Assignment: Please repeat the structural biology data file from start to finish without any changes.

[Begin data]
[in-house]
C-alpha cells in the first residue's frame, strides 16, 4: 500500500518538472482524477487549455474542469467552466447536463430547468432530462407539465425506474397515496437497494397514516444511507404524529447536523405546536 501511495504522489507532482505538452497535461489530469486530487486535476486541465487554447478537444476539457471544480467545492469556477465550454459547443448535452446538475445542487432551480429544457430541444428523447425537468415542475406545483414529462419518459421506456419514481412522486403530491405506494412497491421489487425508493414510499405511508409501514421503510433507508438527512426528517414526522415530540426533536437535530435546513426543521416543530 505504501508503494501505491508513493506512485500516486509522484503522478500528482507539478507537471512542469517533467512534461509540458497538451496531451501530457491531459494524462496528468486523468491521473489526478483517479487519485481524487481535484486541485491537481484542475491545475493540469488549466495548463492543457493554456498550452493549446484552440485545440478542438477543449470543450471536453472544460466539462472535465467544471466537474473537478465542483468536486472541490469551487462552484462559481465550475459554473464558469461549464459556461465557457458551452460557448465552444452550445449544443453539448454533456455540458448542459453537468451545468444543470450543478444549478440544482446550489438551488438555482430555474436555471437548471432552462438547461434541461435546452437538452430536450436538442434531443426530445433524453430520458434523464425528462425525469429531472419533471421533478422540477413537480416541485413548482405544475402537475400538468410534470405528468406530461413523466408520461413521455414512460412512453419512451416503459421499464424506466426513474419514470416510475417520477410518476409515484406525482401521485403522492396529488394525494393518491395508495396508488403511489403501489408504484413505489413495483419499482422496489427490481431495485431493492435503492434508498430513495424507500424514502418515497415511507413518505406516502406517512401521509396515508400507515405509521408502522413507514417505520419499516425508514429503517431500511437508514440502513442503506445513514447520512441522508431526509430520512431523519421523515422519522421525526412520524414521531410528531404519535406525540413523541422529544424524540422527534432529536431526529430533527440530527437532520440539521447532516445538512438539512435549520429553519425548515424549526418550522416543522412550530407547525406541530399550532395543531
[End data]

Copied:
[in-house]
C-alpha cells in the first residue's frame, strides 16, 4: 500500500518538472482524477487549455474542469467552466447536463430547468432530462407539465425506474397515496437497494397514516444511507404524529447536523405546536 501511495504522489507532482505538452497535461489530469486530487486535476486541465487554447478537444476539457471544480467545492469556477465550454459547443448535452446538475445542487432551480429544457430541444428523447425537468415542475406545483414529462419518459421506456419514481412522486403530491405506494412497491421489487425508493414510499405511508409501514421503510433507508438527512426528517414526522415530540426533536437535530435546513426543521416543530 505504501508503494501505491508513493506512485500516486509522484503522478500528482507539478507537471512542469517533467512534461509540458497538451496531451501530457491531459494524462496528468486523468491521473489526478483517479487519485481524487481535484486541485491537481484542475491545475493540469488549466495548463492543457493554456498550452493549446484552440485545440478542438477543449470543450471536453472544460466539462472535465467544471466537474473537478465542483468536486472541490469551487462552484462559481465550475459554473464558469461549464459556461465557457458551452460557448465552444452550445449544443453539448454533456455540458448542459453537468451545468444543470450543478444549478440544482446550489438551488438555482430555474436555471437548471432552462438547461434541461435546452437538452430536450436538442434531443426530445433524453430520458434523464425528462425525469429531472419533471421533478422540477413537480416541485413548482405544475402537475400538468410534470405528468406530461413523466408520461413521455414512460412512453419512451416503459421499464424506466426513474419514470416510475417520477410518476409515484406525482401521485403522492396529488394525494393518491395508495396508488403511489403501489408504484413505489413495483419499482422496489427490481431495485431493492435503492434508498430513495424507500424514502418515497415511507413518505406516502406517512401521509396515508400507515405509521408502522413507514417505520419499516425508514429503517431500511437508514440502513442503506445513514447520512441522508431526509430520512431523519421523515422519522421525526412520524414521531410528531404519535406525540413523541422529544424524540422527534432529536431526529430533527440530527437532520440539521447532516445538512438539512435549520429553519425548515424549526418550522416543522412550530407547525406541530399550532395543531